‘Tis The Season To Be Jolly? How To Party Tax-Efficiently
Updated: Nov 8
Treat your staff to a tax-free party !
If you hold a social event for your staff, then you may not need to report anything to HMRC or pay tax or National Insurance, so long as certain rules are met:
The total cost including VAT, food, refreshments, entertainment, room hire, transport & accommodation (if provided), doesn’t go over £150 per person per year
It’s annual, such as a Christmas party or summer barbecue
It’s open to all employees (guests can be invited, but the main purpose of the occasion must be for staff entertainment/welfare)
Each employee can invite a guest and the £150 exemption applies to their costs too.
🎉 .......So party on!!
What are the rules for virtual events?
If it's an annual function held virtually with the use of IT, then the same £150 exemption applies, so long as the the conditions above are met.
HMRC specifically say that it's OK to provide employees with a hamper of food and drink to be enjoyed during the virtual party, so long as all employees are invited and you don't go over the £150 per person per year limit.
Who can benefit from this tax for staff functions?
✅ Directors and employees, so long as HMRC’s conditions are met. This includes single person Ltd companies.
❎ If you're a sole trader or a partnership, sorry you can't use this tax exemption because technically you are not an employee. You can however claim it for any employees on your payroll.
What do you need to report to HMRC?
If you meet the rules, then you and your employees won’t have to report anything to HMRC or pay tax or National Insurance on the benefit.
What happens if costs are more than £150 per person?
The cost of entertaining staff and their partners is an allowable deduction for corporation tax purposes, so even if you spend over £150 per person, the whole cost is a deductible expense for the business, (although if you’re the only director, or a husband/spouse team then HMRC will not be happy if your staff entertainment expenses are excessive).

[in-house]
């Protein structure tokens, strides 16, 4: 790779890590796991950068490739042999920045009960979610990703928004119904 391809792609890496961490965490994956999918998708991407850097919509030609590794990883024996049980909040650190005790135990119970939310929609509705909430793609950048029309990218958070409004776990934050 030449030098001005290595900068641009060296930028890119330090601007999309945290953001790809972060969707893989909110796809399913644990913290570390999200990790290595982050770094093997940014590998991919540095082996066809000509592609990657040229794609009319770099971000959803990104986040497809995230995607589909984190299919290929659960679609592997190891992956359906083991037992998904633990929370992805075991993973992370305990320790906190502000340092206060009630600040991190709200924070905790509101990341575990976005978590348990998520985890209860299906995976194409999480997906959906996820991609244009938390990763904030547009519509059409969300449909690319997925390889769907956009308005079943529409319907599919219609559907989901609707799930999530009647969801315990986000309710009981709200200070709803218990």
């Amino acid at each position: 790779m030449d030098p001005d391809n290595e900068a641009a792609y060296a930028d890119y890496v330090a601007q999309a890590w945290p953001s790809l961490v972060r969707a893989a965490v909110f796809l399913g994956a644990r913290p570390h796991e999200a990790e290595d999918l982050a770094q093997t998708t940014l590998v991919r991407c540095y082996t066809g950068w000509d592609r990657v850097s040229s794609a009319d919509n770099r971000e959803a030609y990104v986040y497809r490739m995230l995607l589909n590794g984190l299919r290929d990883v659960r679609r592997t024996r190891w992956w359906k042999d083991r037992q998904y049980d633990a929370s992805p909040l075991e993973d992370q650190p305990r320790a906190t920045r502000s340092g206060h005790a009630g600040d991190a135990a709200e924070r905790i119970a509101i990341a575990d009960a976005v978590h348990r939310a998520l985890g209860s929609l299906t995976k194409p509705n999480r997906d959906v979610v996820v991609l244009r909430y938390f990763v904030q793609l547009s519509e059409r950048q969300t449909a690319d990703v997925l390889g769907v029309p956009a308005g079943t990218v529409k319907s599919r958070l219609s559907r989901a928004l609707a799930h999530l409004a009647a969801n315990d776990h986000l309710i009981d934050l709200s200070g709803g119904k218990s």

If you go over the £150 limit:
The whole cost is classed as a benefit in kind, not just the amount over £150;
You will need to record the whole cost per person as a benefit-in-kind on each employee’s P11D form;
There may be an income tax implication for the employees concerned;
The company will be liable for Class 1A National Insurance on the full cost;
If you hold several events and the combined cost is over £150 per person, then the £150 exemption is offset against the most expensive event, leaving the other event(s) liable.
What about combined customer and staff parties?
Business entertaining is specifically disallowed for corporation tax purposes. HMRC will disallow any employee entertaining costs if they are incidental to the cost of entertaining your customers.
If, for instance, your employees are at the event primarily to look after your customers then the whole expense will be disallowed for corporation tax purposes and the £150 a head limit will not be allowed because the event is a customer hospitality event and not a staff welfare event.
If however, the event is primarily for your staff, then you record the employee proportion of the cost as an expense, and the £150 tax relief can be applied to the staff that attend.
Can you claim back the VAT on staff parties?
Yes, if it’s an event just for employees, and it meets that HMRC rules outlined above.
Partly, if it’s an employee welfare event but non-employee guests have been invited - you can only claim a proportion of the VAT for the employees that attend.
Partly, if it’s an employee welfare event but some customers have been invited - you can only claim a proportion of the VAT for the employees that attend.
No, if only directors and their partners attend and other employees are not invited - because HMRC do not class this as a business event.
No, if it’s a customer hospitality event rather than an employee welfare event (you cannot claim back VAT on customer hospitality unless the customers are from overseas).
Make sure you calculate the cost per head carefully and keep records of costs and attendees because you may be liable to penalties if HMRC decide that there is a tax liability. In your accounts, it’s sensible to record these costs in a separate expense account.
If in doubt, seek professional advice 😉
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